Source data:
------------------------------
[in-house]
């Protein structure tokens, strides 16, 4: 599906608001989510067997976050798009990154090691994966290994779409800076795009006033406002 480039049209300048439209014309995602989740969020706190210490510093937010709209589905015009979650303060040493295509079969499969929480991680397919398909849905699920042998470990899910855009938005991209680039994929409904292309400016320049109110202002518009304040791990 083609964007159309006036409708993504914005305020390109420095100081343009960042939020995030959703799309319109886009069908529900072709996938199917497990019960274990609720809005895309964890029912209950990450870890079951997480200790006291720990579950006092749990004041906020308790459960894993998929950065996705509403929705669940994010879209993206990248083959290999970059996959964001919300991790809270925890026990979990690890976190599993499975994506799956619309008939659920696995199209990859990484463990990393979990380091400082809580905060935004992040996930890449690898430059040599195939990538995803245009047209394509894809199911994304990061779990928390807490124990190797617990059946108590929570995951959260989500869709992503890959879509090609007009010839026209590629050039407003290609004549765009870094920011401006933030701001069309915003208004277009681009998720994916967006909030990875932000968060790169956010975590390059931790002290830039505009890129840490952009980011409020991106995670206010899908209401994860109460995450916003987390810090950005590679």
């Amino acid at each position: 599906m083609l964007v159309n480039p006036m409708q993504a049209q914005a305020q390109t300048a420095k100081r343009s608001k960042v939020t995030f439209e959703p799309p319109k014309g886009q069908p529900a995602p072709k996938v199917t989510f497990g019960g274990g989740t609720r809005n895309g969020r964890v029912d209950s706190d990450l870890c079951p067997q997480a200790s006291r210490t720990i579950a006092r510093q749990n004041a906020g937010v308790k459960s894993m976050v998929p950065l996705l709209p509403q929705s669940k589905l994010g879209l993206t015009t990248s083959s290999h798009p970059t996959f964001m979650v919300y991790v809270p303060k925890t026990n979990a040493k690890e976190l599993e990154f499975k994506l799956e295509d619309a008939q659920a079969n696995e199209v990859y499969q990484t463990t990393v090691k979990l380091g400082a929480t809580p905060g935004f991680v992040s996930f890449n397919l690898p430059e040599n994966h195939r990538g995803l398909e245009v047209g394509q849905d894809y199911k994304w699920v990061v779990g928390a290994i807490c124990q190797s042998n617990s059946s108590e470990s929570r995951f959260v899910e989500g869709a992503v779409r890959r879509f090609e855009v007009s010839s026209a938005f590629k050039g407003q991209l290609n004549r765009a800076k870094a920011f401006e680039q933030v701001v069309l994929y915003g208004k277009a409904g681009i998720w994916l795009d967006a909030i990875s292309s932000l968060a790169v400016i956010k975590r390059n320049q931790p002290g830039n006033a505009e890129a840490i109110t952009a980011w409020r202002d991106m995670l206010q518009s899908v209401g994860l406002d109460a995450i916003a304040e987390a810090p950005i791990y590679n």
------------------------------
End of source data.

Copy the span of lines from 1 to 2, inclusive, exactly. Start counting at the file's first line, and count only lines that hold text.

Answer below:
[in-house]
């Protein structure tokens, strides 16, 4: 599906608001989510067997976050798009990154090691994966290994779409800076795009006033406002 480039049209300048439209014309995602989740969020706190210490510093937010709209589905015009979650303060040493295509079969499969929480991680397919398909849905699920042998470990899910855009938005991209680039994929409904292309400016320049109110202002518009304040791990 083609964007159309006036409708993504914005305020390109420095100081343009960042939020995030959703799309319109886009069908529900072709996938199917497990019960274990609720809005895309964890029912209950990450870890079951997480200790006291720990579950006092749990004041906020308790459960894993998929950065996705509403929705669940994010879209993206990248083959290999970059996959964001919300991790809270925890026990979990690890976190599993499975994506799956619309008939659920696995199209990859990484463990990393979990380091400082809580905060935004992040996930890449690898430059040599195939990538995803245009047209394509894809199911994304990061779990928390807490124990190797617990059946108590929570995951959260989500869709992503890959879509090609007009010839026209590629050039407003290609004549765009870094920011401006933030701001069309915003208004277009681009998720994916967006909030990875932000968060790169956010975590390059931790002290830039505009890129840490952009980011409020991106995670206010899908209401994860109460995450916003987390810090950005590679």